Q. What is Amazon Elastic File System?
Amazon EFS is a fully-managed service that makes it easy to set up, scale, and cost-optimize file storage in the Amazon Cloud. With a few clicks in the Amazon Management Console, you can create file systems that are accessible to Amazon EC2 instances via a file system interface (using standard operating system file I/O APIs) and support full file system access semantics (such as strong consistency and file locking).
Amazon EFS file systems can automatically scale from gigabytes to petabytes of data without needing to provision storage. Tens, hundreds, or even thousands of Amazon EC2 instances can access an Amazon EFS file system at the same time, and Amazon EFS provides consistent performance to each Amazon EC2 instance. Amazon EFS is designed to be highly durable and highly available. With Amazon EFS, there is no minimum fee or setup costs, and you pay only for what you use.
Q. What use cases does Amazon EFS support?
Amazon EFS is designed to provide performance for a broad spectrum of workloads and applications, including Big Data and analytics, media processing workflows, content management, web serving, and home directories.
Q. When should I use Amazon EFS vs. Amazon S3 vs. Amazon Elastic Block Store (EBS)?
Amazon Web Services offers cloud storage services to support a wide range of storage workloads.
Amazon EFS is a file storage service for use with Amazon EC2. Amazon EFS provides a file system interface, file system access semantics (such as strong consistency and file locking), and concurrently-accessible storage for up to thousands of Amazon EC2 instances.
Amazon EBS is a block level storage service for use with Amazon EC2. Amazon EBS can deliver performance for workloads that require the lowest-latency access to data from a single EC2 instance.
Amazon S3 is an object storage service. Amazon S3 makes data available through an Internet API that can be accessed anywhere.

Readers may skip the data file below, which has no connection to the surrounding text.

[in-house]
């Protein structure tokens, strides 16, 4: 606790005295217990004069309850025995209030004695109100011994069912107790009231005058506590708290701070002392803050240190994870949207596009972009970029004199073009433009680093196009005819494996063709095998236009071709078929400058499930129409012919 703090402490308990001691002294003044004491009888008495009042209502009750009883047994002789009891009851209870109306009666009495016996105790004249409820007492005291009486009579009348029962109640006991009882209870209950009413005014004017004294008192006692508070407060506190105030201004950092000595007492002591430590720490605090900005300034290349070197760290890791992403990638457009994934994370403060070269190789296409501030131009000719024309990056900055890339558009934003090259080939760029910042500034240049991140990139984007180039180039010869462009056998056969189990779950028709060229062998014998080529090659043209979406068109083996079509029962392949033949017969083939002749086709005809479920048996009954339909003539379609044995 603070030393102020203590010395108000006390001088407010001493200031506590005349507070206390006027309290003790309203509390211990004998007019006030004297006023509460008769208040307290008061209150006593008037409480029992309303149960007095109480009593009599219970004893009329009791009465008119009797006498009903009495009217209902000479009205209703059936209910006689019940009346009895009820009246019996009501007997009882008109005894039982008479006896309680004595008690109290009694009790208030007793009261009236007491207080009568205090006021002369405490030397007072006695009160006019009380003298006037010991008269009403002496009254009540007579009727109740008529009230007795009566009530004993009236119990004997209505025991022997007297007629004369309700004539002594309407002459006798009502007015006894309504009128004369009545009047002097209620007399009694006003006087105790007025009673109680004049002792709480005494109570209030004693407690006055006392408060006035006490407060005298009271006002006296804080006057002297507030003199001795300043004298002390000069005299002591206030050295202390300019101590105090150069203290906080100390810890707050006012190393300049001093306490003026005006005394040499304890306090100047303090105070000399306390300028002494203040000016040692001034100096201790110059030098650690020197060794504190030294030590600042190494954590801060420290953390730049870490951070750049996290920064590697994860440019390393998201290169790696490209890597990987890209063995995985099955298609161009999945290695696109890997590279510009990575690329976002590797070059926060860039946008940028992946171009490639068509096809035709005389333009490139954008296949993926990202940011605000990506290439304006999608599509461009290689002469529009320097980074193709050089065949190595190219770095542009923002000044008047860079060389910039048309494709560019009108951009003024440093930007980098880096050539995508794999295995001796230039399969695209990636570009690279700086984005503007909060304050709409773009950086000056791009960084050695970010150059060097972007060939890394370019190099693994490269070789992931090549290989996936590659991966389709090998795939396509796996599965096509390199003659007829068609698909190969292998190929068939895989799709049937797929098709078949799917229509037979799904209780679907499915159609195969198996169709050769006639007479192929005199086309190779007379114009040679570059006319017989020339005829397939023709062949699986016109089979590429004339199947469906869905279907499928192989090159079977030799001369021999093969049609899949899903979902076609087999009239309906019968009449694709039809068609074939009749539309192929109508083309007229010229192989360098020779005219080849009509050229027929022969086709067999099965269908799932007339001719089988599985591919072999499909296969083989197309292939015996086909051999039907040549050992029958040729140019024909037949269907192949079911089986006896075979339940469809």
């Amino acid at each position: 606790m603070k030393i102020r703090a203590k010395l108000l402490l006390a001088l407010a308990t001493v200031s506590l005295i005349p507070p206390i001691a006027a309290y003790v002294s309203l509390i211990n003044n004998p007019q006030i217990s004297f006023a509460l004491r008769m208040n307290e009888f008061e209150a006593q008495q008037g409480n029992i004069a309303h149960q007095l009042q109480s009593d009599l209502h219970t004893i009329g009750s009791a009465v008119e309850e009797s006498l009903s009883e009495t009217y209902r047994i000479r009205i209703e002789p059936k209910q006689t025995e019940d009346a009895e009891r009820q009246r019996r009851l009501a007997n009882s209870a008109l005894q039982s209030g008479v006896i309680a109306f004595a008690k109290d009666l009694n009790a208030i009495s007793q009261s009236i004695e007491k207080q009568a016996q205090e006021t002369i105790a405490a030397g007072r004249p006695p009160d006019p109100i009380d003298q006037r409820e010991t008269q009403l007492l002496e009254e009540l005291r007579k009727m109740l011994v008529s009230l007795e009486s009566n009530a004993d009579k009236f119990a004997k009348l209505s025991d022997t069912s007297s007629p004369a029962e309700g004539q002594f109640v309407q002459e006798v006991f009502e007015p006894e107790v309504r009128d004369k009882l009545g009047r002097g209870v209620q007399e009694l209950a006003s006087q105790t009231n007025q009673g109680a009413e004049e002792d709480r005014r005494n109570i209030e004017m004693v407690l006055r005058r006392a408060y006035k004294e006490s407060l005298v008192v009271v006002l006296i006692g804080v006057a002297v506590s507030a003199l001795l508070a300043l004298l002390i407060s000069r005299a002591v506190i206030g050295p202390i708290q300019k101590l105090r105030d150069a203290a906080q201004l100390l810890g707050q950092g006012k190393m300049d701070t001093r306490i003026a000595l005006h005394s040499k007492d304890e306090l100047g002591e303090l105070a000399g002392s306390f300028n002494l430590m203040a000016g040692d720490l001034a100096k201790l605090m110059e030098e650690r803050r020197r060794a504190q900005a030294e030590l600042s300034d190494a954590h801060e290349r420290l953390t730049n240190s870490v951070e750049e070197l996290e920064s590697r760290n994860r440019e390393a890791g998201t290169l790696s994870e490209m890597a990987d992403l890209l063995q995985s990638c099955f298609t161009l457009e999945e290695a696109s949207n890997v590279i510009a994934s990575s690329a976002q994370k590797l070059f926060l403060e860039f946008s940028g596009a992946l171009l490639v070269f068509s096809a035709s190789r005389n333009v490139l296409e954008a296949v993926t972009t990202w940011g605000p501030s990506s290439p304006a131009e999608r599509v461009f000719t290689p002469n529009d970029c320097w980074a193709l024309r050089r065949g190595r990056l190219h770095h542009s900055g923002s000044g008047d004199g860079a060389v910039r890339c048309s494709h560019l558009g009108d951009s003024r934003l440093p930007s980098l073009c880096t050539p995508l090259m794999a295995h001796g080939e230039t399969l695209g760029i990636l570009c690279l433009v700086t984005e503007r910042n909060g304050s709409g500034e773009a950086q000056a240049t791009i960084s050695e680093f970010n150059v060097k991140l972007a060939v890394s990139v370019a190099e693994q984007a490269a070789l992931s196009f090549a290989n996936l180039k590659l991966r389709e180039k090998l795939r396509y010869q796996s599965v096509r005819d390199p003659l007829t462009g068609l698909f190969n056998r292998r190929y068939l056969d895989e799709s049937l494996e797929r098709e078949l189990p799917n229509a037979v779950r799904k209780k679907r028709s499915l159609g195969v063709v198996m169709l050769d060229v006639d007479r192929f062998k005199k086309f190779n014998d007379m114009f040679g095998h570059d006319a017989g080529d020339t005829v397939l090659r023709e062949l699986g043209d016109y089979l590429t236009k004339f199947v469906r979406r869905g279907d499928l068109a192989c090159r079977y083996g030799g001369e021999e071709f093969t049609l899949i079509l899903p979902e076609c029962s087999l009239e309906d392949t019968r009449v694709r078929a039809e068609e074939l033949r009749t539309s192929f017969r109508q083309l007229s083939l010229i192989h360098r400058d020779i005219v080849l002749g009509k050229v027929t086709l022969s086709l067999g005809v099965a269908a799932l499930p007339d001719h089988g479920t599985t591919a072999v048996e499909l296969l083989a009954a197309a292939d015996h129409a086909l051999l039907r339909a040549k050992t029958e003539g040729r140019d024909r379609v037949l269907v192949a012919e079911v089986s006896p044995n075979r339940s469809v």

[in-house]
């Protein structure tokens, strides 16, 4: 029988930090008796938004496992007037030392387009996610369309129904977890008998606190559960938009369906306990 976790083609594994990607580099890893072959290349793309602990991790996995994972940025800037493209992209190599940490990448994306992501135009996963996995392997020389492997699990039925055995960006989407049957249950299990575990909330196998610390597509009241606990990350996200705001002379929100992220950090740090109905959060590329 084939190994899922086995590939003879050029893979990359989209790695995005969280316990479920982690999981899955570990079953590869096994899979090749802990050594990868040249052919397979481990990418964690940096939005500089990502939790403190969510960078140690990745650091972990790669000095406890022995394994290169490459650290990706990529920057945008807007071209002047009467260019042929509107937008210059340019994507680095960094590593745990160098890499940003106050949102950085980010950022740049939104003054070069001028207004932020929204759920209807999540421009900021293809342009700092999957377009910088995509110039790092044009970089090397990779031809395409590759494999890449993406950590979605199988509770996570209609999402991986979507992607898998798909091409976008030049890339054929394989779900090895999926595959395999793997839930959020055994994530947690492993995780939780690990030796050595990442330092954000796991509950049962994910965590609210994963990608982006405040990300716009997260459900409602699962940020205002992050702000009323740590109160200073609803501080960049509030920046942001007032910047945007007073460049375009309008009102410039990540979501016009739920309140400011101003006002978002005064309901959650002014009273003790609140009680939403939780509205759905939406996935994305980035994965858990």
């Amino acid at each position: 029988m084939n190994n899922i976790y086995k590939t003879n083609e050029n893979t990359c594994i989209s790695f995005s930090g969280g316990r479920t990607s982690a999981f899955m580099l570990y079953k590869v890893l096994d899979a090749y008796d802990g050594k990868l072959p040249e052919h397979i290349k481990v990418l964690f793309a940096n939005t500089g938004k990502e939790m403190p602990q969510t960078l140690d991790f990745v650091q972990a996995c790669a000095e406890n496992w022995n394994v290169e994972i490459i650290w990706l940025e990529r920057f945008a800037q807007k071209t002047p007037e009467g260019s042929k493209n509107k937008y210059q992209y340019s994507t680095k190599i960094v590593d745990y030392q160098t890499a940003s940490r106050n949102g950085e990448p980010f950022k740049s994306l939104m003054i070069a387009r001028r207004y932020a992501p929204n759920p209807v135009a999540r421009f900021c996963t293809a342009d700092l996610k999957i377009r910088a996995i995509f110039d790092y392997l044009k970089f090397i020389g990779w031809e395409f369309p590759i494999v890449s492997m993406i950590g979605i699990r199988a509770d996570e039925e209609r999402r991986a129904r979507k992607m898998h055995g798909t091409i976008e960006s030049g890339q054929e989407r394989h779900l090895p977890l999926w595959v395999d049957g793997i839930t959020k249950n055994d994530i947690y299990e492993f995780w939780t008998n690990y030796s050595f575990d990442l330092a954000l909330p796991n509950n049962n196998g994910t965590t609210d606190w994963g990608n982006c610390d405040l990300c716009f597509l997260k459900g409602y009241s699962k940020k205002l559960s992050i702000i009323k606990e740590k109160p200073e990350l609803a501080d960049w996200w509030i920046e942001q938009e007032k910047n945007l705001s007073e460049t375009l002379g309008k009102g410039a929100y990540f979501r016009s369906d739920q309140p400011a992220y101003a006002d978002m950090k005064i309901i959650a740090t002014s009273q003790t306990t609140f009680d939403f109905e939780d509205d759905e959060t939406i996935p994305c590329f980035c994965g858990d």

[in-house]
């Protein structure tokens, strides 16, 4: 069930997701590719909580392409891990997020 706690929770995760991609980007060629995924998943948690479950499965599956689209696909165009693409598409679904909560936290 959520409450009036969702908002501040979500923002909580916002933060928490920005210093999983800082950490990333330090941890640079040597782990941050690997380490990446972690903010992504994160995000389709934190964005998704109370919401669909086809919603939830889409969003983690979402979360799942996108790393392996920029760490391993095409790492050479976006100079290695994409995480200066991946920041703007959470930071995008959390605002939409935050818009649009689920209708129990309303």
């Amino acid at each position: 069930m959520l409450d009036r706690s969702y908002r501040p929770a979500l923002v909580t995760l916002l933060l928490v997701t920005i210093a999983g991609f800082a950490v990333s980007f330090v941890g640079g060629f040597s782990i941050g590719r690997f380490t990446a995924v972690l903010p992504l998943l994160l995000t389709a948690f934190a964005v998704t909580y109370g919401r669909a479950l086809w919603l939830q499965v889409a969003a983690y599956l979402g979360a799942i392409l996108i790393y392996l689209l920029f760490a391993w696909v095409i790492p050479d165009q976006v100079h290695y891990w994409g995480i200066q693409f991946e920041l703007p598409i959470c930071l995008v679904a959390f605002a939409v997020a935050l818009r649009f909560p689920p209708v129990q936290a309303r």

Q. How do I get started using Amazon EFS?
To use Amazon EFS, you must have an Amazon Web Services account. If you do not already have an Amazon Web Services account, you can sign up for an Amazon Web Services account and instantly get access to the Amazon Web Services Free Tier in the Amazon Web Services China (Ningxia) region.
Once you have created an Amazon Web Services account, please refer to the Amazon EFS Getting Started guide to begin using Amazon EFS. You can create a file system via the Amazon Management Console, the Amazon Command Line Interface (Amazon CLI), and Amazon EFS API (and various language-specific SDKs).
Q. How do I access a file system from an Amazon EC2 instance?
To access your file system, you mount the file system on an Amazon EC2 Linux-based instance using the standard Linux mount command and the file system’s DNS name. To simplify accessing your EFS file systems, we recommend using the EFS mount helper utility. Once mounted, you can work with the files and directories in your file system just like you would with a local file system.
Amazon EFS uses the Network File System version 4 (NFS v4) protocol. For a step-by-step example of how to access a file system from an Amazon EC2 instance, please see the guide here.
Q. What Amazon EC2 instance types and AMIs work with Amazon EFS?
Amazon EFS is compatible with all Linux-based AMIs for Amazon EC2. You can mix and match the instance types connected to a single file system. For a step-by-step example of how to access a file system from an Amazon EC2 instance, please see the instance type guide here.
Q. How do I manage a file system?
Amazon EFS is a fully-managed service, so all of the file storage infrastructure is managed for you. When you use Amazon EFS, you avoid the complexity of deploying and maintaining complex file system infrastructure. An Amazon EFS file system grows and shrinks automatically as you add and remove files, so you do not need to manage storage procurement or provisioning.
You can administer a file system via the Amazon Management Console, the Amazon command-line interface (CLI), or the Amazon EFS API (and various language-specific SDKs). The Console, API, and SDK provide the ability to create and delete file systems, configure how file systems are accessed, create and edit file system tags, enable features like Provisioned Throughput and Lifecycle Management, and display detailed information about file systems.
Q. How do I load data into a file system?
You can also use standard Linux copy tools to move data files to Amazon EFS.
For more information about accessing a file system from an on-premises server, please see the On-premises Access section of this FAQ.
Storage classes and lifecycle management
Q. What storage classes does Amazon EFS offer?